Jimmy Butler's return a successful one in Bulls' win over Rockets


Jimmy Butler's return a successful one in Bulls' win over Rockets

An alley-oop dunk signaled a triumphant return for Jimmy Butler, and a one-night reprieve from the month-long misery for the Chicago Bulls.

It was a night of firsts or “first time in awhile” in their 108-100 win over the equally-floundering Houston Rockets at the United Center, as the Bulls ended their four-game losing streak.

Butler was in uniform for the first time in nearly a month and was greeted with one of the toughest covers in the game, Rockets guard James Harden, as his welcome back matchup.

Harden scored 36 but struggled with Butler on him, as each dealt with foul trouble all night with Butler fouling out with a little under three minutes left.

Butler scored 24 points with 11 rebounds and six assists, as the Bulls pulled ahead of the Detroit Pistons and Washington Wizards for the final playoff spot in the Eastern Conference.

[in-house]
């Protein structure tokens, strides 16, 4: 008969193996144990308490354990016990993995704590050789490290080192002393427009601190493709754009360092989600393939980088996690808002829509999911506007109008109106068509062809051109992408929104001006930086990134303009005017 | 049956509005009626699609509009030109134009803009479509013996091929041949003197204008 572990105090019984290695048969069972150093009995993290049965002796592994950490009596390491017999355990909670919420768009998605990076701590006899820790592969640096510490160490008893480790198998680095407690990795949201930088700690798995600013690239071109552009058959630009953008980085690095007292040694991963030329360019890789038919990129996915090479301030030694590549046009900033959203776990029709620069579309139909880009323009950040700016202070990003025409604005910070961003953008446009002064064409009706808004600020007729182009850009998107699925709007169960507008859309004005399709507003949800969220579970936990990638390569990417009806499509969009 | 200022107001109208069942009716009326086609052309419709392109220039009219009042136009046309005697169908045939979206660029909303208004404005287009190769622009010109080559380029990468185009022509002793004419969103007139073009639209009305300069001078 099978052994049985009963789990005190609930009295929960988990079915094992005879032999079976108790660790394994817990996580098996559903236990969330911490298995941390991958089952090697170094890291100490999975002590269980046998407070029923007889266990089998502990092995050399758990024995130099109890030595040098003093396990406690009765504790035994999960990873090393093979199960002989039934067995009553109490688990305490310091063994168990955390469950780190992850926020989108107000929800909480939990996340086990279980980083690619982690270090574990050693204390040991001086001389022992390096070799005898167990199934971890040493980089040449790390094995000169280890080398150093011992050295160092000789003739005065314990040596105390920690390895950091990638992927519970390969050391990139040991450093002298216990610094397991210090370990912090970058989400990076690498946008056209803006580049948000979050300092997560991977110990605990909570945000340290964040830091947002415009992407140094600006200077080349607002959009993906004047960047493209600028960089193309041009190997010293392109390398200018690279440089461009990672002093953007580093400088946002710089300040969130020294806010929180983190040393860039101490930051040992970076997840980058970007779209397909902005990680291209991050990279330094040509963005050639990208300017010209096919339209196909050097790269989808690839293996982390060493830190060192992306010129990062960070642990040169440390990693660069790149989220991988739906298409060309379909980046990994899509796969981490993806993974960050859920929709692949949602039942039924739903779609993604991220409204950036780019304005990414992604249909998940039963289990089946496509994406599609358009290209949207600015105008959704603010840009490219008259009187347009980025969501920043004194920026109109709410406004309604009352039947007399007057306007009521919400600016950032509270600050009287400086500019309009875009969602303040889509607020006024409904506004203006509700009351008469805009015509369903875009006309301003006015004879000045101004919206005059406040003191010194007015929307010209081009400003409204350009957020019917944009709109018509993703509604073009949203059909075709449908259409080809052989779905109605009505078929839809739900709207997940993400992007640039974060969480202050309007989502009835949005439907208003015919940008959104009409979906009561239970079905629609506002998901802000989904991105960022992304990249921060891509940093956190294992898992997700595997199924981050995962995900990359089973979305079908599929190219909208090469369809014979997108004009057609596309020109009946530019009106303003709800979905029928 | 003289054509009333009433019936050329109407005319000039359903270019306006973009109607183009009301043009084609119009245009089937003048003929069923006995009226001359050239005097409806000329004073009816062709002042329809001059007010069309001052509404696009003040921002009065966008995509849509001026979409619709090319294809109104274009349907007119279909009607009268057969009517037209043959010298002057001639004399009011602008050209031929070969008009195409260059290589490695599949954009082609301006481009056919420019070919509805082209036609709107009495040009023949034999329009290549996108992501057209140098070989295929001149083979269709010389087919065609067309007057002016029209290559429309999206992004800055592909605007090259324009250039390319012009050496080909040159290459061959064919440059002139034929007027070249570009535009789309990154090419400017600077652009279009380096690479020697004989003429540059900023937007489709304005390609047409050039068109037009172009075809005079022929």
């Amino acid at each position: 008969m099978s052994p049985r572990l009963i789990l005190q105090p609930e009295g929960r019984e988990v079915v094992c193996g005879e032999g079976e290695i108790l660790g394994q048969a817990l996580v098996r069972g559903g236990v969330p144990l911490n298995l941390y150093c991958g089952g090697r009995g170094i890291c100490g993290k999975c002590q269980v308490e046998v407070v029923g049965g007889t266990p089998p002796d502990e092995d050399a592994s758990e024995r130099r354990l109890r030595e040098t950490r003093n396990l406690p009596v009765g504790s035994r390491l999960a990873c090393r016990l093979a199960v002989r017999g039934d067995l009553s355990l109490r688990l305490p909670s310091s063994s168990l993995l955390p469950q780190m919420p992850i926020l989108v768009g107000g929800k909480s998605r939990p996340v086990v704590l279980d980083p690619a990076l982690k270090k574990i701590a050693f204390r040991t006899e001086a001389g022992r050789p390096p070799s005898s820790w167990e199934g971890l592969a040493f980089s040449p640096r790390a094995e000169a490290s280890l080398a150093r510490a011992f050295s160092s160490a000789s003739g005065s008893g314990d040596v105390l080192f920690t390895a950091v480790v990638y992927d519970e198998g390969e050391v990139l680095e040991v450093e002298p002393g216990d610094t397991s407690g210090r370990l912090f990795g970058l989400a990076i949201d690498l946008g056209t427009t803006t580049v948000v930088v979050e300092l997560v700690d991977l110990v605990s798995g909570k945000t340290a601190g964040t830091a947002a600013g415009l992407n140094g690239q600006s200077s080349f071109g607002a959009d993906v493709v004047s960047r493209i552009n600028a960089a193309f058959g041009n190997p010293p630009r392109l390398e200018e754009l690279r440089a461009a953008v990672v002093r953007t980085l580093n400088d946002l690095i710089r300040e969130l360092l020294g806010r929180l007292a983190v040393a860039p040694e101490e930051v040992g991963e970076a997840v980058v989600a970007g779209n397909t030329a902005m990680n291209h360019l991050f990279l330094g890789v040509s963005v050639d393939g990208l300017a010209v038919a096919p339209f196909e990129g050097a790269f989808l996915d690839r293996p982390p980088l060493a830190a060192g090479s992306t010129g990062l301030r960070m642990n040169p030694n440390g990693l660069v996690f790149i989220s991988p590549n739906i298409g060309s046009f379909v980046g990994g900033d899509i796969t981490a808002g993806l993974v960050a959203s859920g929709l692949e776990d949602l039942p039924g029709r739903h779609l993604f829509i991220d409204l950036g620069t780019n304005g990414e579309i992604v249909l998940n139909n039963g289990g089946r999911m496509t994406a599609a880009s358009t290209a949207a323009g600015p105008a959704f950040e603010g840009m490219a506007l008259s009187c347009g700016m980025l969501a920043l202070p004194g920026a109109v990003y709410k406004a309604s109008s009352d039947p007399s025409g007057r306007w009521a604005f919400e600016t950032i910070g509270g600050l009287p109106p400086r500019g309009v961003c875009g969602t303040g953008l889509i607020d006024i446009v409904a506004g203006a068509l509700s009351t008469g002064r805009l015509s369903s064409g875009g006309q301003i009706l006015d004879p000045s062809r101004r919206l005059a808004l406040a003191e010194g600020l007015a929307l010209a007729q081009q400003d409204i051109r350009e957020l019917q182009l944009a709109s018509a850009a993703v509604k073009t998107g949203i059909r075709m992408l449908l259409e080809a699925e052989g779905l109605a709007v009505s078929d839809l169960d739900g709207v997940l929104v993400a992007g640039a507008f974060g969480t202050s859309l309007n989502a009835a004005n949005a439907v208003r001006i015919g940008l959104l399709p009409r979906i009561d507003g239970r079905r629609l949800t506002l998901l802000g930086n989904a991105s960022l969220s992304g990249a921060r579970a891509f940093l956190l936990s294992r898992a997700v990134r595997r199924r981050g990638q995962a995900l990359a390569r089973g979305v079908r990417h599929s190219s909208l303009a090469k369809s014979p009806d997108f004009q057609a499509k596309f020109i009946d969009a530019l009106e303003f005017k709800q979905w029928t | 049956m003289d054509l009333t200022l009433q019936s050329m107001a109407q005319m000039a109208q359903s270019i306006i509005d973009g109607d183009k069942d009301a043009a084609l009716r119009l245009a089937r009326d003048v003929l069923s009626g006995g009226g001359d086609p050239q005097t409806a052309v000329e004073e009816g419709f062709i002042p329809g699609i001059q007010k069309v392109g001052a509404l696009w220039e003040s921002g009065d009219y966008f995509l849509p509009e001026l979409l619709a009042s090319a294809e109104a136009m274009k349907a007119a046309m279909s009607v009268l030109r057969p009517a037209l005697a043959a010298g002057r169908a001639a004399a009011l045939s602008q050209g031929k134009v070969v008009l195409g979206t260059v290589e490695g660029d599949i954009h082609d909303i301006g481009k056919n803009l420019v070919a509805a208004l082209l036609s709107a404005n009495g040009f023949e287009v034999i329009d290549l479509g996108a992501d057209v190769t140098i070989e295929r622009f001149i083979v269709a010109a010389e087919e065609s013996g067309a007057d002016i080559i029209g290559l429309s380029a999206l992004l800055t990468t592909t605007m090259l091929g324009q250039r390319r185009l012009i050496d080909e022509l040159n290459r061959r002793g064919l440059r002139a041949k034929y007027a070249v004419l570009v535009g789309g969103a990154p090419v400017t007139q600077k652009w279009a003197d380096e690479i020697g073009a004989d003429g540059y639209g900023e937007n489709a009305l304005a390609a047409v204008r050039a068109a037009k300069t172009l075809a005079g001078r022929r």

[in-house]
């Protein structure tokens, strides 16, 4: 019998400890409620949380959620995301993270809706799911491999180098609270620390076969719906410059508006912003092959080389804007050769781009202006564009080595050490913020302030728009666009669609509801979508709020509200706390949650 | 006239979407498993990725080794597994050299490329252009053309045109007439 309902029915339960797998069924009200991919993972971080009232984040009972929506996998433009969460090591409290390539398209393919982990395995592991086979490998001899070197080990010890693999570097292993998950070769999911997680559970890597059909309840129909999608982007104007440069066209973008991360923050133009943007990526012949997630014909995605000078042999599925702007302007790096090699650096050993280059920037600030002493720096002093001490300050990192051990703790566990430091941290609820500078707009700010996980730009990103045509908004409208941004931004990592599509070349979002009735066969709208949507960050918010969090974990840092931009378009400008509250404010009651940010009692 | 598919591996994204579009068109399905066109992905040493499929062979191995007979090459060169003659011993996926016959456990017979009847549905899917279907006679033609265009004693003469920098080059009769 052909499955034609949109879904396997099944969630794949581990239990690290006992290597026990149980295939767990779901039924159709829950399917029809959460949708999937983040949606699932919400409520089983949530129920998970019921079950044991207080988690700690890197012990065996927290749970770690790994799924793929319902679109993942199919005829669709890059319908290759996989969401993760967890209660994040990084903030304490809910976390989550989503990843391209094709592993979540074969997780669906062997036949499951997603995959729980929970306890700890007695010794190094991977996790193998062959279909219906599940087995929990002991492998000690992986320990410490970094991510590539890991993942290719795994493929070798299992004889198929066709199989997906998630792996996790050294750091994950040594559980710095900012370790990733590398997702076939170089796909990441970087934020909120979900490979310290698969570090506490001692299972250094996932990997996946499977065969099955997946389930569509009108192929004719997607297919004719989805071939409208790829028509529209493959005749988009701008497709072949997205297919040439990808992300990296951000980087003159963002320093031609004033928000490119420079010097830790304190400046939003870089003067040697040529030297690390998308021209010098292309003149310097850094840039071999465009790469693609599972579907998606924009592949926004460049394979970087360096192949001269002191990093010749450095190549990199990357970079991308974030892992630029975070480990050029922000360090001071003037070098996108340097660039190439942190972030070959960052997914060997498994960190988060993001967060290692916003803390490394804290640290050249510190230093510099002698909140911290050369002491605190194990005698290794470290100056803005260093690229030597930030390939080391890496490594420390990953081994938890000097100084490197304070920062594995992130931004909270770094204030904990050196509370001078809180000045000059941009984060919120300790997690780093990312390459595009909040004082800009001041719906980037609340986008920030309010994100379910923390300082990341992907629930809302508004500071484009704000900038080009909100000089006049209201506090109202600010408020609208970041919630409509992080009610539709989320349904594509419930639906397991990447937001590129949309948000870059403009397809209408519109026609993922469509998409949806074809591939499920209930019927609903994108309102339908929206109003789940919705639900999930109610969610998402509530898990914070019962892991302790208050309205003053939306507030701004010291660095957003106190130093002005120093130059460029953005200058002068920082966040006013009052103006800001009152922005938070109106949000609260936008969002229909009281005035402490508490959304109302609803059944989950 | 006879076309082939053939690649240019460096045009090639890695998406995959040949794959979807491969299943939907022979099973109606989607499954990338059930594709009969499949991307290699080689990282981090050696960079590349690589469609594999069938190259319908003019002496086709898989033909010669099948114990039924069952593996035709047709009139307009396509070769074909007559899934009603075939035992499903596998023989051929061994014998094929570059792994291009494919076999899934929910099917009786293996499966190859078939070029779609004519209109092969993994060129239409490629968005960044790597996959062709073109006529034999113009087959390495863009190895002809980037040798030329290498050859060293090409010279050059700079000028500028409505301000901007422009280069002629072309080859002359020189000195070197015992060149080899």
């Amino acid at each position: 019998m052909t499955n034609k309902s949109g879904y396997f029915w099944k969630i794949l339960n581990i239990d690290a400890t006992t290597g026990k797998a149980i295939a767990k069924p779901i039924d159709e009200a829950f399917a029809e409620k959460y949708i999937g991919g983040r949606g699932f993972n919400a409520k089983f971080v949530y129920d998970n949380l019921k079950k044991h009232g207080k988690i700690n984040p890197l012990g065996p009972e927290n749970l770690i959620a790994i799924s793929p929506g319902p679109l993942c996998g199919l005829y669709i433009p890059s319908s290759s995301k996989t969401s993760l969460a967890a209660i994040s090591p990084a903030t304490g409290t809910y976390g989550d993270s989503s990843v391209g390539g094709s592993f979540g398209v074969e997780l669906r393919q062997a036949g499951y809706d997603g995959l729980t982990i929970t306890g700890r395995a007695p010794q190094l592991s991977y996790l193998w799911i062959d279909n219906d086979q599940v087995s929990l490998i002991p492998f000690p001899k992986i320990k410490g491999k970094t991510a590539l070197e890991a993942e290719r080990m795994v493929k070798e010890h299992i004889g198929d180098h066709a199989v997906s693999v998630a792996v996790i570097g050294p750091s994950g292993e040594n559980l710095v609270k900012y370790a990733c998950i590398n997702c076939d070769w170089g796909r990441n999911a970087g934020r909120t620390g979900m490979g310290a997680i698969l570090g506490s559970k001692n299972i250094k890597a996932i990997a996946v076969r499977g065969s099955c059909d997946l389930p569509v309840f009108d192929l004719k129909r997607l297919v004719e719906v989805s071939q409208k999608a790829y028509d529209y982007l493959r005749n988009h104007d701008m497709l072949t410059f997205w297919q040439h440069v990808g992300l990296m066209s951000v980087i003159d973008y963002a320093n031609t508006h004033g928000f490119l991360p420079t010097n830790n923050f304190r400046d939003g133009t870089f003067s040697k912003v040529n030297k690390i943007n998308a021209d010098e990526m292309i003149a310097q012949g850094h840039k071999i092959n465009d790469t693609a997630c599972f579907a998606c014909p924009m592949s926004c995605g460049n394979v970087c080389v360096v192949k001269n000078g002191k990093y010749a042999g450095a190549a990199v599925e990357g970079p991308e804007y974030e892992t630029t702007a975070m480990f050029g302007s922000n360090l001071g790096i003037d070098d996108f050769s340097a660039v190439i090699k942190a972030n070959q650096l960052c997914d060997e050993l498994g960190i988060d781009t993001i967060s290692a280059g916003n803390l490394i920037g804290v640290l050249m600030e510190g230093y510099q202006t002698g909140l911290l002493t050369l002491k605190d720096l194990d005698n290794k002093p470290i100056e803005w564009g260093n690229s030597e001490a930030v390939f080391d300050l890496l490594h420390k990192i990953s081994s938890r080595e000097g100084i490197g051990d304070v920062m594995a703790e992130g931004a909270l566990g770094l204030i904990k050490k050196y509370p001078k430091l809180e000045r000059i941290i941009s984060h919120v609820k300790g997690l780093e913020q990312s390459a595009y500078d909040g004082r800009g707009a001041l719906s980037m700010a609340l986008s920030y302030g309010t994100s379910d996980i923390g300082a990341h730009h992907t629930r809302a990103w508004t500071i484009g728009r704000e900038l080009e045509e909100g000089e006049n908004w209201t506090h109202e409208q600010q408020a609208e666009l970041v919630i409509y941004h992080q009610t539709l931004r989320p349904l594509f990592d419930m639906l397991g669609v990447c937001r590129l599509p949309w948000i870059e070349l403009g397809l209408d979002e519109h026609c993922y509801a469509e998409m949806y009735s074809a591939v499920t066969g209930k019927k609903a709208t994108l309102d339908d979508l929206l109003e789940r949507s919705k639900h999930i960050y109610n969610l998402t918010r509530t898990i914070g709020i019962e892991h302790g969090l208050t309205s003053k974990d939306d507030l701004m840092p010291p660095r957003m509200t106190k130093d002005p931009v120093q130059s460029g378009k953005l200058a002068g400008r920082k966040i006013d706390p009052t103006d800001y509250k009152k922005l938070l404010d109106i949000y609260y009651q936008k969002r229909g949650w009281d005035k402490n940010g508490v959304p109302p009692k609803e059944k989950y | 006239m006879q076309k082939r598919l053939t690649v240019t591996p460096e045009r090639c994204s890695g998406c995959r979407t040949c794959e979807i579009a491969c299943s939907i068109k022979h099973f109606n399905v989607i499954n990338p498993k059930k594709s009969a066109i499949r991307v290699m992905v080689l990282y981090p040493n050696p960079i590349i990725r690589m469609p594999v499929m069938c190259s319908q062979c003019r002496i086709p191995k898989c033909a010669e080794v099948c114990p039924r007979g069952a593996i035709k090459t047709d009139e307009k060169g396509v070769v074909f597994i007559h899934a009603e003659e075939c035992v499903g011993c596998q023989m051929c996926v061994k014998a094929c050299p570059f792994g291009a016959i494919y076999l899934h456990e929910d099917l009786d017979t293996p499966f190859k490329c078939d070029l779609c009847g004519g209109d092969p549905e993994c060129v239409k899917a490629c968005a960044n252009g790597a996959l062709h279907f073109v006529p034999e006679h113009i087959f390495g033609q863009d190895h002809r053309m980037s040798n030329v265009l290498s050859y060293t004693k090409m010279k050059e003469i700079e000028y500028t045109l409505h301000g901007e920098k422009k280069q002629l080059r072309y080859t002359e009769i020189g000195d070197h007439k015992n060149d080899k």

“Obviously you see the impact Jimmy has with his ability to make things difficult for the elite wing players in this league,” Bulls coach Fred Hoiberg said. “He gives you great physical presence out there and stays in front of guys.”

Butler caught a one-handed alley-oop from Pau Gasol early in the first quarter, showing no ill effects from the left knee strain that cost him 11 games in the last month.

“It wasn’t as bad as I thought I would be,” said Butler of his conditioning, although he looked winded a couple times out there.

“My competitive spirit kicked in and I got to doing what I do best---fouling," he added laughing.

It was a nod to him fouling out for the first time this season, which almost signaled doom for the Bulls as they allowed the Rockets to make things interesting despite leading by as many as 17 points.

“It got a little stagnant in the fourth but we were able to protect the lead,” Hoiberg said.

[SHOP: Gear up, Bulls fans!]

It was a Nikola Mirotic sighting for the first time since January 25 as he’s recovering from hematoma surgery and an appendectomy, and he hit two triples early in the fourth quarter to push a close game to breathing distance.